Taxes

Accountants Scrap With Banks For Billions In Paycheck Protection Fees

Banks are grabbing a couple of billion that was meant for accountants and others who helped business people sort out the complexity of the Paycheck Protection Program. I spoke with Michael Adler of GrayLaw Group, Inc who has started the ball rolling on a class action law suit. There are 19 lawyers involved including the firm of Geragos & Geragos. The case is American Video Duplicating Inc et al v Citigroup et al. The complaint was filed in the United States District Court for the Central District of California.

Background

According to the complaint, the unpaid agent fees could amount to $3,848,082 (19.14% of the fees payable to the banks).

When the Paycheck Protection Program rolled out many small and not so small businesses naturally turned to their accounting firms to figure out the program and help them with the applications. And many accountants jumped right in, often not giving much thought as to how much or even whether they would get paid. #TaxTwitter transformed itself into almost all Paycheck Protection all the time.

It is not unusual for accountants to be a business owner’s most trusted adviser. Accounting practices thrive on very long term relationships, sometimes multi-generational. That accounts for the quick reaction and focus on service. As my first managing partner Herb Cohan of blessed memory used to say “The world is longer than a day”.

Dashed Hopes

So it was really good news that the banks would be getting larger fees for processing Paycheck Protection loans with the notion that they would be cutting a piece of the fee to “agents” who helped the business owners with the applications. For a loan under $350,000 the bank would be getting 5% and cutting 1% to the agent.

Only there was a fly in the ointment. The fee was up to 1%. And many of the banks decided that they would go with 0%, which to be fair to them is less than 1%. On the other hand it was pretty clear that Congress expected the banks to be sharing.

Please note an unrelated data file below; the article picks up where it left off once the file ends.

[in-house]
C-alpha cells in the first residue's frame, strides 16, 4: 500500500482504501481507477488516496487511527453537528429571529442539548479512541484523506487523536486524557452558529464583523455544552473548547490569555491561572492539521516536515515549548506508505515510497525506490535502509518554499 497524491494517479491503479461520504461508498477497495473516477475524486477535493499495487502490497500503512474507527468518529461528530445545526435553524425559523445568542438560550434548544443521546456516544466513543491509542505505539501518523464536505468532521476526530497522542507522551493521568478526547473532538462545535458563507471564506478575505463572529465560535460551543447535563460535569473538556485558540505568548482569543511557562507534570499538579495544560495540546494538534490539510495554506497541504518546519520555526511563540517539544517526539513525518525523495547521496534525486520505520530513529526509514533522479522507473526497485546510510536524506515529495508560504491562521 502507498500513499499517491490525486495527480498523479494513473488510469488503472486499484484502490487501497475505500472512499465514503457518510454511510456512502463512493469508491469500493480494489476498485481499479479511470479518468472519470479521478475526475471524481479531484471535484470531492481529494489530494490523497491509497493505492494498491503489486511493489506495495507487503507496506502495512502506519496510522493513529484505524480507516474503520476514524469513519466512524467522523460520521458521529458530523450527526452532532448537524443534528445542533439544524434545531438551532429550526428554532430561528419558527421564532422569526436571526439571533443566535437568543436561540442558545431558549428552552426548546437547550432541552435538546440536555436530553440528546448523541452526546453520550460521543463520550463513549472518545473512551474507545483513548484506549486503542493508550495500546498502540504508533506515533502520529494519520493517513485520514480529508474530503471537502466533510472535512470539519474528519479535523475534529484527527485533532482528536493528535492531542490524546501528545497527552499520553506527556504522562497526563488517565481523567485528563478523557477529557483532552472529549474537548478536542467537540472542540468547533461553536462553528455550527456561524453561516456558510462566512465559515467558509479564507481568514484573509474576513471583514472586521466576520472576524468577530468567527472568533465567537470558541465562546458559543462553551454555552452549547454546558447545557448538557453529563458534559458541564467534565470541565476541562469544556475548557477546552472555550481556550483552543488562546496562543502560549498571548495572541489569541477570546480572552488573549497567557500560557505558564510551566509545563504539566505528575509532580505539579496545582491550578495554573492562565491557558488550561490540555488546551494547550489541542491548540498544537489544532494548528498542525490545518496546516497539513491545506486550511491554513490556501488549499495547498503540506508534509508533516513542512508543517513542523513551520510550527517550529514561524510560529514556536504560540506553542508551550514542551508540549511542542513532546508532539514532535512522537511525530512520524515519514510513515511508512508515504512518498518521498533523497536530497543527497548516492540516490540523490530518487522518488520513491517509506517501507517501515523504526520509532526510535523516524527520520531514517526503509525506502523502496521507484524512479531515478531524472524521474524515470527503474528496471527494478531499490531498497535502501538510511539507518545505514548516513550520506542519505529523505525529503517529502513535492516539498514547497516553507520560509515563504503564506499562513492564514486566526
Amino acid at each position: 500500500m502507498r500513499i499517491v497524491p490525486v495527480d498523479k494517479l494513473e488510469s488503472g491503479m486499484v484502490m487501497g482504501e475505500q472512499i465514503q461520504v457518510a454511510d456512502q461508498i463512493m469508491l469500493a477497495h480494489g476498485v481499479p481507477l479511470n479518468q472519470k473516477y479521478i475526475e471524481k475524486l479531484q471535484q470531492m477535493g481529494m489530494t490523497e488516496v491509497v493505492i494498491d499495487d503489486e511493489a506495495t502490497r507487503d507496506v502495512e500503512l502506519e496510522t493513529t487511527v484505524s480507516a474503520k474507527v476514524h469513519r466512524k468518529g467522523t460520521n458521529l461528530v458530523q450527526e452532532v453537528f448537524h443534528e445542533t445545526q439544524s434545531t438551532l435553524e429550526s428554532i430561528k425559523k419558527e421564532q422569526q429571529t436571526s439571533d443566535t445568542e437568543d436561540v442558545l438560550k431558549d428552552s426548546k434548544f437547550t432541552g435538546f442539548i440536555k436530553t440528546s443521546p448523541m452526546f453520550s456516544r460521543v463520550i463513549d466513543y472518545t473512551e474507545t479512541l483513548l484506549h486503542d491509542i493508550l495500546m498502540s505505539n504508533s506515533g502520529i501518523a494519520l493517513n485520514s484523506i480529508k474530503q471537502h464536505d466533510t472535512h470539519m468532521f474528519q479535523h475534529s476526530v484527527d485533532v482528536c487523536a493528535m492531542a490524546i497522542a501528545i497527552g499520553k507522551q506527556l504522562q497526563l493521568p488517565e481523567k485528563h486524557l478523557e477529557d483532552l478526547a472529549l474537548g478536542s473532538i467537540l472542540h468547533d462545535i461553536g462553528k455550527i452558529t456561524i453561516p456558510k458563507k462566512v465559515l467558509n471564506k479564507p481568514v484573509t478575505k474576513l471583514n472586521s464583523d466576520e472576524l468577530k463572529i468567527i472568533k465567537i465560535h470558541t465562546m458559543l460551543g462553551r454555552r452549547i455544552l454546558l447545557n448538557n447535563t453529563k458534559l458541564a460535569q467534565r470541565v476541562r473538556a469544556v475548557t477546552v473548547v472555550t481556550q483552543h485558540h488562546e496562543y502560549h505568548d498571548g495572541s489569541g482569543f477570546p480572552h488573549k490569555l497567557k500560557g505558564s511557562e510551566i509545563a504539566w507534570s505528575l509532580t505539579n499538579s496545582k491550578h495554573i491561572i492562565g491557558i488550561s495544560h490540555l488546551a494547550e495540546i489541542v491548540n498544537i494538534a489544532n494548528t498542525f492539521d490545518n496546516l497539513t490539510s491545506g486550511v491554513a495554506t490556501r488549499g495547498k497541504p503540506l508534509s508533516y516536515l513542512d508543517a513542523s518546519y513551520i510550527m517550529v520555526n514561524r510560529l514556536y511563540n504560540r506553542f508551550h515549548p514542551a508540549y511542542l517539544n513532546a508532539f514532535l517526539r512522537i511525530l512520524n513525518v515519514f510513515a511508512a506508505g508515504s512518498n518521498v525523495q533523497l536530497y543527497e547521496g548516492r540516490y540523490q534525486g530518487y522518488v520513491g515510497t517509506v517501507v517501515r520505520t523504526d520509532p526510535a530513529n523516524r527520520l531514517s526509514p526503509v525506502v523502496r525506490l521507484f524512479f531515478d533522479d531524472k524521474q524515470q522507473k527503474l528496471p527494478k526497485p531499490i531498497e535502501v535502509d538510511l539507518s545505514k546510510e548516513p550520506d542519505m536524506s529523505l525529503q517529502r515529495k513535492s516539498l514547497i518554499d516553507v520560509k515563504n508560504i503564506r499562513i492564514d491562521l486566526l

What Were They Thinking?

It is curious that so many of the banks made the decision to not pay the agents. There is the fact that they make more money that way and they are, you know, banks. So maybe that’s the way it is.

I understand how accountants are. For the most part they are incredibly loyal to their clients often to a ridiculous extent. There are people who make a living explaining to accountants how to make more money. One of the really good tips is to stop working for people who don’t pay you. If somebody has not paid you in a couple of years, they are not actually a client.

So the banks could be confident that people would have the help they needed to get the applications done whether they could afford it or not. And that seems to be how it went.

As Michael S. Popok, Managing Partner of Zumpano, Patricios and Popok put it:

“It is the agent who is closest to the main street/mom and pop borrower, not the bank. Without the “labor” of the agent, many of the businesses would fail altogether to apply for the loan under the 851 page legislation of the CARES Act, believing they were not entitled to it, or that the money wasn’t truly without strings attached, thus defeating the intent of the program. The banks who participated in the program and were paid their guaranteed fees from the Government, did not have the right to exercise any discretion to reject agents and not pay their fees just because they wanted to maximize their own net revenue. That the bank had “plenty of applicants” or “their own applicants” and didn’t “need agents” or as a policy “doesn’t pay agents for their loans” (as we have already heard) is of no moment. The PPP created a class of participants called “agents” who served an important (perhaps the most important) role in implementing and effectuating the plan’s intent, and mandated that they be paid (“will be paid by the Lenders”) on a “reasonable “fee scheduled set by the SBA Final Interim Rule under the CARES Act.”

The people that Michael Adler has signed up so far put between fifty and one hundred hours into figuring out the program. The fees that are seeking range from $20,000 to $110,000. If successful, he expects that the legal fees will come from the banks. If it works out that way the banks will learn that Reilly’s Eleventh Law of Tax PlanningPigs get fed. Hogs get slaughtered. – has broader application.

James McDonough, one of the attorneys on the team sums it up like this.

Unfortunately, this is another case where the banks saw an opportunity to take from the very businesses that were intended to benefit from the PPP program—like the small CPA and accounting businesses that are our clients in these lawsuits—in order to fatten their wallets. We look forward to the Courts making the banks pay our clients for their work in getting funding into the hands of those who needed it the most.

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